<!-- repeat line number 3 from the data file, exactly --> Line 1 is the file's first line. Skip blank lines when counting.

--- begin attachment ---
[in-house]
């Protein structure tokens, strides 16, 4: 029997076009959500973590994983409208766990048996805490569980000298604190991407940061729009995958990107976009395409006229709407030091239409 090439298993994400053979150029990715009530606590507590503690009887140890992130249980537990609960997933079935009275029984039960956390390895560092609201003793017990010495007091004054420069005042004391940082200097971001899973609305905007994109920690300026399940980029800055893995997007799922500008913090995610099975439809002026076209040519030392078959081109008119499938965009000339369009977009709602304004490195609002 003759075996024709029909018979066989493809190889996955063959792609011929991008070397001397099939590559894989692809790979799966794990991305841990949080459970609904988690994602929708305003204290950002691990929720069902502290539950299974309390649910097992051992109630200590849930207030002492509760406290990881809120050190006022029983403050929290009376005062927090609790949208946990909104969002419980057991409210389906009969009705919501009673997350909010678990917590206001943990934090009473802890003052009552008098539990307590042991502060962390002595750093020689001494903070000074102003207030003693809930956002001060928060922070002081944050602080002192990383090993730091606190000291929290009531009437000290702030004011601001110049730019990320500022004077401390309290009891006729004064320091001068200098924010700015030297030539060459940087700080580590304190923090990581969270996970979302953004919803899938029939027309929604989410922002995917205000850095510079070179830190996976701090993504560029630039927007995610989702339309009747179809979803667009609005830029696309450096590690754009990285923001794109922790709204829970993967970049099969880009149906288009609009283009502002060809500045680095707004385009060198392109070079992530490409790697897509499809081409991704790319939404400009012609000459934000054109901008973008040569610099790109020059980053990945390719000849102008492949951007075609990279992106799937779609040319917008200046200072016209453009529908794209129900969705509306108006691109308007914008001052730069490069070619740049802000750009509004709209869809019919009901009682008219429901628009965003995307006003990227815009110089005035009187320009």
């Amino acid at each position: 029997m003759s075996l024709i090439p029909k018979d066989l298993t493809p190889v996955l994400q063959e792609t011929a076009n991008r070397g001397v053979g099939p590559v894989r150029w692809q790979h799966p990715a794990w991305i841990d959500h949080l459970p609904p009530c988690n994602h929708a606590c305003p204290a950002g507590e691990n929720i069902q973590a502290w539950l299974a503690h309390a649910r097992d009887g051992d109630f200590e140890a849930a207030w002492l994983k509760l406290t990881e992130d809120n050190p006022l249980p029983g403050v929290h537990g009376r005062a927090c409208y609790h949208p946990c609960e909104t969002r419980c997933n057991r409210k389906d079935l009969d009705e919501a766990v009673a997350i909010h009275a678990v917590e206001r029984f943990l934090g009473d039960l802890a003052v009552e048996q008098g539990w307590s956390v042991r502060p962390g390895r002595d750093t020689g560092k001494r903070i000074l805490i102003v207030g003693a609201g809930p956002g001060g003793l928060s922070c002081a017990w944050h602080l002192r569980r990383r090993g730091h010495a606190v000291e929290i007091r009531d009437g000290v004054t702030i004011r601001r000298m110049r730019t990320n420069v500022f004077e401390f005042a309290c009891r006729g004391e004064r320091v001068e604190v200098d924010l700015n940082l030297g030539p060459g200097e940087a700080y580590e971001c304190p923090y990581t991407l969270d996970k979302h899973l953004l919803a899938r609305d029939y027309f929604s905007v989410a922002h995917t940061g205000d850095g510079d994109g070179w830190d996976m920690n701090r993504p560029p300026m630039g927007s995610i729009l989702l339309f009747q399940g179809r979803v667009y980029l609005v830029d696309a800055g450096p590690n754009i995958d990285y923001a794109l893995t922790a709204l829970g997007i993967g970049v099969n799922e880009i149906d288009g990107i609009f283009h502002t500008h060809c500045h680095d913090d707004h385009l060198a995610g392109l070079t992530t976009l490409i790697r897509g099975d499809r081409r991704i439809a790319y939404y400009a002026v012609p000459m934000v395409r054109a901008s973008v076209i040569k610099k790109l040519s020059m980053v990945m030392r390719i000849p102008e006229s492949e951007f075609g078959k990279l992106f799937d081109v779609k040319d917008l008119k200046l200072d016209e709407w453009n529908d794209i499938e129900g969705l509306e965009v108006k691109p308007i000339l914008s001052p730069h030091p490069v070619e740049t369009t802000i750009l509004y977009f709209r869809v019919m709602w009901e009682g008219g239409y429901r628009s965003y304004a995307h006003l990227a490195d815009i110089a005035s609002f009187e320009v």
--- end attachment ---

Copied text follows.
């Amino acid at each position: 029997m003759s075996l024709i090439p029909k018979d066989l298993t493809p190889v996955l994400q063959e792609t011929a076009n991008r070397g001397v053979g099939p590559v894989r150029w692809q790979h799966p990715a794990w991305i841990d959500h949080l459970p609904p009530c988690n994602h929708a606590c305003p204290a950002g507590e691990n929720i069902q973590a502290w539950l299974a503690h309390a649910r097992d009887g051992d109630f200590e140890a849930a207030w002492l994983k509760l406290t990881e992130d809120n050190p006022l249980p029983g403050v929290h537990g009376r005062a927090c409208y609790h949208p946990c609960e909104t969002r419980c997933n057991r409210k389906d079935l009969d009705e919501a766990v009673a997350i909010h009275a678990v917590e206001r029984f943990l934090g009473d039960l802890a003052v009552e048996q008098g539990w307590s956390v042991r502060p962390g390895r002595d750093t020689g560092k001494r903070i000074l805490i102003v207030g003693a609201g809930p956002g001060g003793l928060s922070c002081a017990w944050h602080l002192r569980r990383r090993g730091h010495a606190v000291e929290i007091r009531d009437g000290v004054t702030i004011r601001r000298m110049r730019t990320n420069v500022f004077e401390f005042a309290c009891r006729g004391e004064r320091v001068e604190v200098d924010l700015n940082l030297g030539p060459g200097e940087a700080y580590e971001c304190p923090y990581t991407l969270d996970k979302h899973l953004l919803a899938r609305d029939y027309f929604s905007v989410a922002h995917t940061g205000d850095g510079d994109g070179w830190d996976m920690n701090r993504p560029p300026m630039g927007s995610i729009l989702l339309f009747q399940g179809r979803v667009y980029l609005v830029d696309a800055g450096p590690n754009i995958d990285y923001a794109l893995t922790a709204l829970g997007i993967g970049v099969n799922e880009i149906d288009g990107i609009f283009h502002t500008h060809c500045h680095d913090d707004h385009l060198a995610g392109l070079t992530t976009l490409i790697r897509g099975d499809r081409r991704i439809a790319y939404y400009a002026v012609p000459m934000v395409r054109a901008s973008v076209i040569k610099k790109l040519s020059m980053v990945m030392r390719i000849p102008e006229s492949e951007f075609g078959k990279l992106f799937d081109v779609k040319d917008l008119k200046l200072d016209e709407w453009n529908d794209i499938e129900g969705l509306e965009v108006k691109p308007i000339l914008s001052p730069h030091p490069v070619e740049t369009t802000i750009l509004y977009f709209r869809v019919m709602w009901e009682g008219g239409y429901r628009s965003y304004a995307h006003l990227a490195d815009i110089a005035s609002f009187e320009v």